I should never be alone in an office supply store. But every year I have to make a back-to-school pilgrimage to see what the organizational gods have designed for this year’s batch of adolescent frontal lobes. The frontal lobe, which contains the prefrontal cortex, is our executive command center- the place where problem-solving and decision-making occur. It also happens to not be fully developed until one is in their mid-late twenties, so no, you’re not off-base when muttering, “What were they thinking?” as you open your teenager’s backpack. Very little conscious thought went in there.
Everything else did, though.
At least once a week a student shows up at my desk with a binder that easily outweighs my nephew stating, “My teacher said I needed to come see you.”
I live for these emergencies. I’m not sure if it’s my efficiency-loving German roots or that the task is so tangibly satisfying. (I mean, learning takes YEARS, people…you have to collect the fruits of your labor where you can get ‘em.) Whatever the reason, the enthusiasm I possess for binder organization can get a 12-year old to buy-in with the seriousness of a UN summit.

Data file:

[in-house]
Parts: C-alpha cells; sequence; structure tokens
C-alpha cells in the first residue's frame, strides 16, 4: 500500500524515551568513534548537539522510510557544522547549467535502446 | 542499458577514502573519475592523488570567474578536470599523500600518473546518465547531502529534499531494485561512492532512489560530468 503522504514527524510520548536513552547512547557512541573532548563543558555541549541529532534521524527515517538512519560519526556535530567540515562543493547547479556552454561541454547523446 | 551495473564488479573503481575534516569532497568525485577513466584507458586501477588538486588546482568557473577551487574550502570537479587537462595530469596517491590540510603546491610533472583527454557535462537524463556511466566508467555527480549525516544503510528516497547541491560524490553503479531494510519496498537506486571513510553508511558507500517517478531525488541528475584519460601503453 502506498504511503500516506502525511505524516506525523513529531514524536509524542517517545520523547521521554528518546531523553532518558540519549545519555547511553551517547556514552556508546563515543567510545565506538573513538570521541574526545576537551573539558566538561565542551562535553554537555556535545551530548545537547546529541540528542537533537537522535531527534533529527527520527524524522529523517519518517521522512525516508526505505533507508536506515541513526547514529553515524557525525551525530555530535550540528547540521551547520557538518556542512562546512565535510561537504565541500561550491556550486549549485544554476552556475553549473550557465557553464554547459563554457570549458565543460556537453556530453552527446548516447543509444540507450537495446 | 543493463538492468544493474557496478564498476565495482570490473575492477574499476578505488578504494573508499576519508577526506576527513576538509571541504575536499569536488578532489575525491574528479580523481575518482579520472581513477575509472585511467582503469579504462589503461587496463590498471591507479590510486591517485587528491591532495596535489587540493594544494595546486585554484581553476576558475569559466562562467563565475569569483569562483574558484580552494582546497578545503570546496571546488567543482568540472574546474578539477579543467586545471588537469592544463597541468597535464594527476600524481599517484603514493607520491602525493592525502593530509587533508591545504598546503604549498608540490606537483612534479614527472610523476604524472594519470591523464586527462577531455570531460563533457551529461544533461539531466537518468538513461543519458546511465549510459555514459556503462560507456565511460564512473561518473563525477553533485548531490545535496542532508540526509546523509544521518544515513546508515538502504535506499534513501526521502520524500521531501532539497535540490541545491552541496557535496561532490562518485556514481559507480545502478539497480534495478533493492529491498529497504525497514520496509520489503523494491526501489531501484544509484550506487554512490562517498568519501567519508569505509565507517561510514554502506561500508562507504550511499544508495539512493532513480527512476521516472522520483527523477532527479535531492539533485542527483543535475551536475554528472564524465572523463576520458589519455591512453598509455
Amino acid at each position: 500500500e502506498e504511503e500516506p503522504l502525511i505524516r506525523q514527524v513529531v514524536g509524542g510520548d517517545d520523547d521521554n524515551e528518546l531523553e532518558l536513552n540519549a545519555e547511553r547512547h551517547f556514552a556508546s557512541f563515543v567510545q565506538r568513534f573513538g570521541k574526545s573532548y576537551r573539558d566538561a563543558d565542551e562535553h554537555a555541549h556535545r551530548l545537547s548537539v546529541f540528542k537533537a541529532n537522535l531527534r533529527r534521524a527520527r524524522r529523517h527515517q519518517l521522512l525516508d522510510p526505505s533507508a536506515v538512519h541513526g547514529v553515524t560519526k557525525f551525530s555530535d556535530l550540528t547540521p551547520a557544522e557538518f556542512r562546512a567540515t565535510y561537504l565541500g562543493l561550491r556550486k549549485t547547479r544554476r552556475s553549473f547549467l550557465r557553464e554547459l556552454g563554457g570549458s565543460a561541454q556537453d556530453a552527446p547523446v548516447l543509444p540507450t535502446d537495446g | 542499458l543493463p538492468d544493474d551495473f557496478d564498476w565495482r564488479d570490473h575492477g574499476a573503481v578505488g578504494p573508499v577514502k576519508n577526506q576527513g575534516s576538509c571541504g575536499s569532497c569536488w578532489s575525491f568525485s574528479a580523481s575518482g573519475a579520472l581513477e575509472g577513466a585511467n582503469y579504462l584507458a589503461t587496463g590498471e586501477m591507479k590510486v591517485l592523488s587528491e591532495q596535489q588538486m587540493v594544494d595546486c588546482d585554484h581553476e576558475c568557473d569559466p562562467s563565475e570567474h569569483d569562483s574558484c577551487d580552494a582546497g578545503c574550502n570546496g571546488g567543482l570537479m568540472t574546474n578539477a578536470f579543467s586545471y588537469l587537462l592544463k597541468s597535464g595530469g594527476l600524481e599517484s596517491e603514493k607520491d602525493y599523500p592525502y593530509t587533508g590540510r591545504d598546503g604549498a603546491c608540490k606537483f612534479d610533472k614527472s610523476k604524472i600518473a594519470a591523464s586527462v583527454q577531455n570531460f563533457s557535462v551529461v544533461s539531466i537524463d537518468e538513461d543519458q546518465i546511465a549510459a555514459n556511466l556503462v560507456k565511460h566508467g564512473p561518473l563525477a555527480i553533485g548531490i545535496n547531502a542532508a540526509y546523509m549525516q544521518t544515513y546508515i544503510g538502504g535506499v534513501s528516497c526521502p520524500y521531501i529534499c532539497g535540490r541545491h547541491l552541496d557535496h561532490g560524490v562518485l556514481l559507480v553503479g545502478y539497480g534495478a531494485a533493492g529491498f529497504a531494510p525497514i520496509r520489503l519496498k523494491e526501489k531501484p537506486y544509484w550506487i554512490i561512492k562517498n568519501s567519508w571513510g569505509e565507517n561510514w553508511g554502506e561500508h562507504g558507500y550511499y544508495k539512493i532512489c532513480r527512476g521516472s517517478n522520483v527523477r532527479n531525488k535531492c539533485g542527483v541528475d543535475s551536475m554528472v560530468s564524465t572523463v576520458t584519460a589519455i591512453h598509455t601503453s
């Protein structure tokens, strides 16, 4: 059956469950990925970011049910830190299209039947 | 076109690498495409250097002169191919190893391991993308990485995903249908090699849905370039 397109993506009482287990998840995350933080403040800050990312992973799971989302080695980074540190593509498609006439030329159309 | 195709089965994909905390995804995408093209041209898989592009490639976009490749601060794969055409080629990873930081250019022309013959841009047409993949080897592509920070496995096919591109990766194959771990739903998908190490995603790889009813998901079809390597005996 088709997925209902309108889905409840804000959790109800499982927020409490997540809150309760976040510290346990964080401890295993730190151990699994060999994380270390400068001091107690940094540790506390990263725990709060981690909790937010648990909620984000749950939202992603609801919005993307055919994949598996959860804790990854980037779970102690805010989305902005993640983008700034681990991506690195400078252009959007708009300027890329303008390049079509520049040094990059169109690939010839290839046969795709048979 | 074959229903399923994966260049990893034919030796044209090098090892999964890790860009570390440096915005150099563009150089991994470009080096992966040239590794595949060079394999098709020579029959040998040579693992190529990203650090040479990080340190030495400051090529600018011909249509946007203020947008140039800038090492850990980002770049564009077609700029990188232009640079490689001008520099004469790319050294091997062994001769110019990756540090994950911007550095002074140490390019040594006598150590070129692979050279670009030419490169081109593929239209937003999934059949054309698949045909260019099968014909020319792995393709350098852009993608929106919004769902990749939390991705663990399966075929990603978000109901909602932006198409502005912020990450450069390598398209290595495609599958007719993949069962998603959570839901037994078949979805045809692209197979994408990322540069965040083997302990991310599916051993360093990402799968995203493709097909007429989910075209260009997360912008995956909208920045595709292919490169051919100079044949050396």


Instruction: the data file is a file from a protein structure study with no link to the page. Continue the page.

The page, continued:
We are going to figure this out.
I ask them to bear with me through a short interview process to explore their pre-existing relationship with paper, working memory, fine-motor coordination, and overall paper goals. There’s always a reason and you have to know yourself in order to adapt:
Not only will they talk to you, I once witnessed a student dramatically reenact looking for their homework with ninja moves and sound effects: worry as invader taking over all thinking! Those antics have shown me that despite the mess, they actually DO care about doing well in school. They just might not care about the paper. It doesn’t have the same meaning it does to us. It’s not personal. Our systems don’t work for everyone, no matter how well thought out they are (which took me a very long time to accept). So we have to work with what we’ve got:
No matter what a student brings to the table, there is a surprising long-term power in this kind of tangible, one-on-one interaction. It matters to them when an adult sits down, tries to help, and attempts to make something better. It also matters that the adult is not us sometimes, especially in moments of crinkled, crushed, should-have-been-turned-in-last-week exasperation. A little distance could result in more consistent work completion over time than consequences do, even if it’s “only a binder”.
We always end the meeting by scheduling a follow-up visit, and reciting the most important piece of all: the mantra. Repeat after me:
I am not dumb
For being unable
To master a system
Someone else created
I love my brain
Now, if you’ll excuse me, my brain just found this aisle and I’m sure something in my life needs glitter on it.